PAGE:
Q: I am writing about the new iTunes price change. I remember reading that it would happen, after Apple announced it a couple of weeks ago. I was ecstatic about having iTunes Plus with all of the songs, and the opportunity at having cheaper prices. However, at the time, it seemed that some songs were going to go to a new price of $0.79, with most staying at $0.99, and a small portion going to the higher price of $1.29.
The time has come where the price change is in full effect and I have to say that I am disappointed. Not only are there barely any cheaper songs, but most of the popular songs that I purchase regularly now cost more. Will this be in effect forever, or will they slowly drop the prices? I really don't want to pay more for a song. Most importantly, why the price hike, and when will a better change happen? -- "Disappointed Customer", via e-mail.
A: It's hard to say what will last in this market, but you can probably expect the prices of songs to get lower the longer the track has been available. For example, a hot new Justin Timberlake song may cost $1.29 now, but then go down to 99 cents after six months or so. And maybe it will eventually be 79 cents, although I have to say that the vast majority of low-priced songs I've noticed in iTunes and other online music stores are the short transitional or skit tracks.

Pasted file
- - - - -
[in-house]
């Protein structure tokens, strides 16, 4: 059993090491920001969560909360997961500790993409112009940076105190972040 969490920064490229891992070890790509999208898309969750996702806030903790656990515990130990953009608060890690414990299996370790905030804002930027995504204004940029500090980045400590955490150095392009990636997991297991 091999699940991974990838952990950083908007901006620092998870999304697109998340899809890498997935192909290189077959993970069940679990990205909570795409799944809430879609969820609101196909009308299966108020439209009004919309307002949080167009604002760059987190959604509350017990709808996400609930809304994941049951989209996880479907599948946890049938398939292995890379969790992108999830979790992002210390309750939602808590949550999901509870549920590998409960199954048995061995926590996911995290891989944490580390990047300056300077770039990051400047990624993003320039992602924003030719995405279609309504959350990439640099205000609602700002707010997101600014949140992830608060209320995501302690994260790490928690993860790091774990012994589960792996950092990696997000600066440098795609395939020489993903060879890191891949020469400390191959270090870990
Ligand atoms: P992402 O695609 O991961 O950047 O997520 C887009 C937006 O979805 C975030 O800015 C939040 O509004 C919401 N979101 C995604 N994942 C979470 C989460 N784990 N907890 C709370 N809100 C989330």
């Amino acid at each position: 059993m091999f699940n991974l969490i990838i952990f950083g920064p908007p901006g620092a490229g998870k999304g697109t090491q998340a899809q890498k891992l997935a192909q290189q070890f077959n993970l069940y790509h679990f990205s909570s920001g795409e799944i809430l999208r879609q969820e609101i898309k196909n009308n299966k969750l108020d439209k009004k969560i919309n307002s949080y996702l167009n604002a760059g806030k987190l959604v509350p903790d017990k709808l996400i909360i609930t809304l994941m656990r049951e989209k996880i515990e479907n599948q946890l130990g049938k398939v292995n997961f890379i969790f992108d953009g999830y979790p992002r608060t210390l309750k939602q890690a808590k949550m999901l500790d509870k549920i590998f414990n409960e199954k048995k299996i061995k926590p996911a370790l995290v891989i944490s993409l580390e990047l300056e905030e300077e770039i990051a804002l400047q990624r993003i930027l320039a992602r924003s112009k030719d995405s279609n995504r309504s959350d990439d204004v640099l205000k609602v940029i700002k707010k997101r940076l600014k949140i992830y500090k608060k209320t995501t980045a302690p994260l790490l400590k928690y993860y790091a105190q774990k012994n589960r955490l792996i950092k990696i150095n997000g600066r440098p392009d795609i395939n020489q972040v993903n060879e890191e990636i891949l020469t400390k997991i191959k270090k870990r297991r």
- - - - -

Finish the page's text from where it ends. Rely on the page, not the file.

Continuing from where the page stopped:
If you're looking for a bargain price on digital music, it's a good idea to keep an eye out for the deals offered by various music stores. For example, Amazon MP3 has a daily deal where it sells an entire album for as little as $2.99 (there's a dedicated area for this in the upper left-hand corner of the store's main Web page). Near the bottom of the iTunes Store, you can find the "Free on iTunes" section, which has a handful of tracks that won't cost you a cent. Many other online outlets also offer daily or weekly specials; just don't expect to find many huge hits.
The price hike was a result ofto get rid of DRM. They've been after Apple to do variable pricing for some time now, as it gives them an opportunity to make more money on hotter tracks. I have to agree with you that it reeks of suckitude, but I don't foresee it changing anytime soon.
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